(51)

We consider the above TDHF model (38) in the infinite region . In practice, the computational domain (usually a box) is only a small part of the entire . We make the further assumption that

(52)

Our approach starts from the discrete model. We denote is the discretization of the wave function in . is the discretization of the operator . is still a nonlinear operator containing the Coulomb potential. The notations of boundaries and DtN map follow those in Section II. In this model, we only assume in at .

As an application, we study the nuclear reaction of the system in the infinite space . The setup and data of the numerical experiments are mainly from flocard1978three. In this model, we assume the perfect spin-isospin degeneracy for each particle, so that each spatial orbital is occupied by four nucleons. There are nucleons in total in this system. The two particles at ground state are positioned in a box away from each other and away from the boundary. The ground state is achieved by solving the static Hartree-Fock equation self-consistently in . We assume that there is no interaction between the two particles at the initial state. The Poisson and Helmholtz problems are solved by preconditioned conjugate gradient method using the same discretization method as the wave functions.

The initial condition is given by multiplying each orbital by the phase to create a head-on collision. Here, should be carefully selected to ensure the particles enter into the fusion window. Namely, two particles pass the Coulomb barrier and are trapped by the nuclear force. Otherwise, the two particles move to the boundaries and the nuclear fusion will not occur. We use the same integrator as the case for three dimensional Schrödinger equation. The time step is set to be . In each time step, we also need to perform the self-consistent iteration due to the nonlinearity pueyo2018; castro2004propagators.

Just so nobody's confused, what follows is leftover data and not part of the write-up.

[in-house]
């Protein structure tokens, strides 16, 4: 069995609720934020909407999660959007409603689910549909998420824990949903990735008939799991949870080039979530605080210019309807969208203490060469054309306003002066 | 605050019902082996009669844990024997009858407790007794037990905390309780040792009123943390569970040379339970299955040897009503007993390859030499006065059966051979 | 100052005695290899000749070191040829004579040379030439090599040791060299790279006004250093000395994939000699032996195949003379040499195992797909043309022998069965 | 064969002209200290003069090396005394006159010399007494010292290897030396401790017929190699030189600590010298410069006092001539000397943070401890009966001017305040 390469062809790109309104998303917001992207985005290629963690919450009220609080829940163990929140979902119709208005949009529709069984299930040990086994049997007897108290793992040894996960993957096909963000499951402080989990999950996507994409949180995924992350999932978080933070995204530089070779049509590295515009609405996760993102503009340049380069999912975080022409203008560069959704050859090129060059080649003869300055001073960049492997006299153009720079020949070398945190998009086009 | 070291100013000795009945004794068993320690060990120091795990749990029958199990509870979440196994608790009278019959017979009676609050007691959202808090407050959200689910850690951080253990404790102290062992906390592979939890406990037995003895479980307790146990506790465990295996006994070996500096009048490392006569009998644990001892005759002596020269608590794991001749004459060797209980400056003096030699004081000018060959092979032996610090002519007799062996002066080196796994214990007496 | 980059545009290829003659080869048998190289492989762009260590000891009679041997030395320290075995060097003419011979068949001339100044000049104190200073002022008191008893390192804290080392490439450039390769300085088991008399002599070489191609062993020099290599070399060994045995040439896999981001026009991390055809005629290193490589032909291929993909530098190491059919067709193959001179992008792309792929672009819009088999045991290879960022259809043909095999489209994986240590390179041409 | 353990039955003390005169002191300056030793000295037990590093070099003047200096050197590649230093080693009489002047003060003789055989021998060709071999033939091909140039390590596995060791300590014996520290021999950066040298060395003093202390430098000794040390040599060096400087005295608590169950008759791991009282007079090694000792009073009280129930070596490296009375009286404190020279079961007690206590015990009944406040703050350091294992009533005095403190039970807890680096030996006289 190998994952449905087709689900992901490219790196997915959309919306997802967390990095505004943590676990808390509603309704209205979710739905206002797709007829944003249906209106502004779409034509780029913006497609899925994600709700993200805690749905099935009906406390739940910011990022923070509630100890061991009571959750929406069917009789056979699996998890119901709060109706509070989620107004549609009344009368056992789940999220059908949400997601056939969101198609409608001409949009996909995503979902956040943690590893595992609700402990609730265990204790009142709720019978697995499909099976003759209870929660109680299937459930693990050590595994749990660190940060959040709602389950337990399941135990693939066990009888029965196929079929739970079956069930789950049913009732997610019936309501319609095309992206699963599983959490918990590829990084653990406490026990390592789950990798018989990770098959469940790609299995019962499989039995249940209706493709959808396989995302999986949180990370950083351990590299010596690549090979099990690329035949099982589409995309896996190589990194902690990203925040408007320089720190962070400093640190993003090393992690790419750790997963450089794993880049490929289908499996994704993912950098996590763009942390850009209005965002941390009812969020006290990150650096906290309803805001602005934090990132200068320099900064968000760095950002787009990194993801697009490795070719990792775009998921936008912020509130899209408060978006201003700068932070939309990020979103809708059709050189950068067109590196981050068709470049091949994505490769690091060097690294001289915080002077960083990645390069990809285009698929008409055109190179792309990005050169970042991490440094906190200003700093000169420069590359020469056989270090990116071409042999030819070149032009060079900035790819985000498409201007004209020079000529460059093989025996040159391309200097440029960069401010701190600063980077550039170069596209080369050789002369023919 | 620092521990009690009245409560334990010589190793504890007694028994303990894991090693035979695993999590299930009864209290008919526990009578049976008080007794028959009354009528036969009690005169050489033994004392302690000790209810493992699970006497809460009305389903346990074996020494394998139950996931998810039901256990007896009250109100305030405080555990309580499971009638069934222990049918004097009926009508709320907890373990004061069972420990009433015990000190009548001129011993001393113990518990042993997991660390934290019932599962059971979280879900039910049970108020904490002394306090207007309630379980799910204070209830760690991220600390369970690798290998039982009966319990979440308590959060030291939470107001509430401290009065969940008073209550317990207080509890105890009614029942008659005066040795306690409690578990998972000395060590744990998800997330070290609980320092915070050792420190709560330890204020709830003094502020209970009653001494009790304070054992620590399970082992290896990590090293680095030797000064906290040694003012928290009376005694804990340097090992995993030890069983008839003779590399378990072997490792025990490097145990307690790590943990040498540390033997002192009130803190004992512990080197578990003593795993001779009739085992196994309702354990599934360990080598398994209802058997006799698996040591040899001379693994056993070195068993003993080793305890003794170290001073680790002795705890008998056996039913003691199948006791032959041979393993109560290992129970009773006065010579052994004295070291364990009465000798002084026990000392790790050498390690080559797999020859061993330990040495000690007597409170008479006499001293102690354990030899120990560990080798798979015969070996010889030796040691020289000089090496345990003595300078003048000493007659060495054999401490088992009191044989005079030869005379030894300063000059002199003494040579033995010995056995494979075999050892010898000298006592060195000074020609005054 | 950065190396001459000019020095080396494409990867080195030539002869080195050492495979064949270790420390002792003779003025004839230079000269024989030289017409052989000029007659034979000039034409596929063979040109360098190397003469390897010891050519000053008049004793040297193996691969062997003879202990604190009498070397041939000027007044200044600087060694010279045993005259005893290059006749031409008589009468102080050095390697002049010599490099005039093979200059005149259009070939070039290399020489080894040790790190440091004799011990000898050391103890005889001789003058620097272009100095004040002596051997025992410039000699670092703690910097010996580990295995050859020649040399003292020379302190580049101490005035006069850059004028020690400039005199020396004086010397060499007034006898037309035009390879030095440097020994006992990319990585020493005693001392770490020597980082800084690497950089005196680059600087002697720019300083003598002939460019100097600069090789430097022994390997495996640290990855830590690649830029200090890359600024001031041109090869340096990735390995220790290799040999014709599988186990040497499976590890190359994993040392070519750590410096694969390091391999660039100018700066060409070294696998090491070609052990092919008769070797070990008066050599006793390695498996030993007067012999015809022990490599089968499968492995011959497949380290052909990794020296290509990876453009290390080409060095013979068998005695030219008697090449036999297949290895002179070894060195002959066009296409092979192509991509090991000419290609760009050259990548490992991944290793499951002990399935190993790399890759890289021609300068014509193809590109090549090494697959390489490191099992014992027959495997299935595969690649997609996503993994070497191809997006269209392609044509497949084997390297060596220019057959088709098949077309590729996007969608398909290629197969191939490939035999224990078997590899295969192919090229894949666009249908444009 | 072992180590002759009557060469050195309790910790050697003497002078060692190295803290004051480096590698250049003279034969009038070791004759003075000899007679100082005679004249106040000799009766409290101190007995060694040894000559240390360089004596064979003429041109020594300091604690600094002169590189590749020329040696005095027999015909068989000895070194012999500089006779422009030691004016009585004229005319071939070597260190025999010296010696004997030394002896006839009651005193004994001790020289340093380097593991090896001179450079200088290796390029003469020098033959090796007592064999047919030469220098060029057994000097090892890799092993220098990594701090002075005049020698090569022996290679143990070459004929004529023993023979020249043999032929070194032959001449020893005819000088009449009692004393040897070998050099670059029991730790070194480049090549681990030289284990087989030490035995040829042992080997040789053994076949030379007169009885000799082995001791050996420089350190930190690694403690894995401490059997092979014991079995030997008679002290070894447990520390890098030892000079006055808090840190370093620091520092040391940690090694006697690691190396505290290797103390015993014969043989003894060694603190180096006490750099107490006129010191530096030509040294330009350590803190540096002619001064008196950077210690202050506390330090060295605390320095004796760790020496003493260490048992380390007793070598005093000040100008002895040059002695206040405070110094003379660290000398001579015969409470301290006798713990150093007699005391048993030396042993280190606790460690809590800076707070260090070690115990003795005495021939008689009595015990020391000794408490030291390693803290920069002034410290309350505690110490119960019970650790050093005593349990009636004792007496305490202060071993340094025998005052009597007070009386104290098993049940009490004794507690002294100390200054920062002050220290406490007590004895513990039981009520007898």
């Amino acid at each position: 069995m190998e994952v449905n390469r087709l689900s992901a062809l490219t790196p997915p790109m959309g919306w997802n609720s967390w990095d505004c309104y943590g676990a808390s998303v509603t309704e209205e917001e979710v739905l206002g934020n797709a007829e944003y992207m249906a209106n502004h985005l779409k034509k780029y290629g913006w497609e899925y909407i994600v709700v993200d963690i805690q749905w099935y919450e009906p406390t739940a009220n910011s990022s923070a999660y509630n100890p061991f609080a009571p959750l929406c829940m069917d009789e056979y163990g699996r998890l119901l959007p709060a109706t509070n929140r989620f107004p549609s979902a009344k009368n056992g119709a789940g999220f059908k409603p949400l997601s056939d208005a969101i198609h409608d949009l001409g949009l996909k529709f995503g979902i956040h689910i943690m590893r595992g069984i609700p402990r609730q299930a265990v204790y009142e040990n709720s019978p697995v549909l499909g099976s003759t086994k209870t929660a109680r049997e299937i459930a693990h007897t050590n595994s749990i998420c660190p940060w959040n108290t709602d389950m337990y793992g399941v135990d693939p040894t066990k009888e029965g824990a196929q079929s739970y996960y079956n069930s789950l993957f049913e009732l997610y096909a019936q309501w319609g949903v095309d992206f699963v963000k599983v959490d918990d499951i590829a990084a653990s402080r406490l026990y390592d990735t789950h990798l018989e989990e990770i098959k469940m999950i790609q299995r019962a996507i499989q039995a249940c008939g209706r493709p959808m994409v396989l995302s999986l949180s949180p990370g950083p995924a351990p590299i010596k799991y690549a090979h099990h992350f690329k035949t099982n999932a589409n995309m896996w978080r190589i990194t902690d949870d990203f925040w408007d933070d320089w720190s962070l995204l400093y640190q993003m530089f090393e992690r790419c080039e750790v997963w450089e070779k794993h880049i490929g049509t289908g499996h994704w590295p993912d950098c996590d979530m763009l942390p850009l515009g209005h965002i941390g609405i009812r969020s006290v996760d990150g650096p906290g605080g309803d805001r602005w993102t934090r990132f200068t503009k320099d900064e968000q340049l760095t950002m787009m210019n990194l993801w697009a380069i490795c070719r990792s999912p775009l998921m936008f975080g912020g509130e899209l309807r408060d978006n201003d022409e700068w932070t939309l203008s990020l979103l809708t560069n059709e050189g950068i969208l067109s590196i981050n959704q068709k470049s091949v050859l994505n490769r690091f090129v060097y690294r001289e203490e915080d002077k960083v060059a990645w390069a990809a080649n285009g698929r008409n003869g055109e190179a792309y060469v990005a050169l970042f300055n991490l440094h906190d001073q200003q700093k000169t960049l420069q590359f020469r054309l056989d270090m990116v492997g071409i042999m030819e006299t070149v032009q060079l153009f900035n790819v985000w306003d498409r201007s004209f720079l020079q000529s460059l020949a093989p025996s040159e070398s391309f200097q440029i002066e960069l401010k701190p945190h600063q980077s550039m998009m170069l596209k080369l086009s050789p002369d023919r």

In the numerical experiment, is discretized with grid spacing of fm. The Laplacian operator is approximated by the 7-point scheme in each spatial direction. The region of interest is . We employ the solution of a larger system () as the exact solution to examine the ABCs. The exact number of nucleons and the exact total energy are computed from the larger system restricted to the small region. The initial conditions of the two systems are the nucleon density at the ground state of the smaller system. One should notice that the ground state of the smaller system is not necessarily the ground state of the larger system. The initial condition of the larger system is not the ground state of itself. This will lead a small truncation error due to the long-range interaction in the system.

The energy conservation and mass conservation (FIG. 6) for the standard TDHF with Dirichlet boundary conditions are easily observed in our simulations. The system with ABCs released over MeV from the total energy, and emitted nucleons in the simulating period. More energy and nucleons are expected to be emitted over a longer period.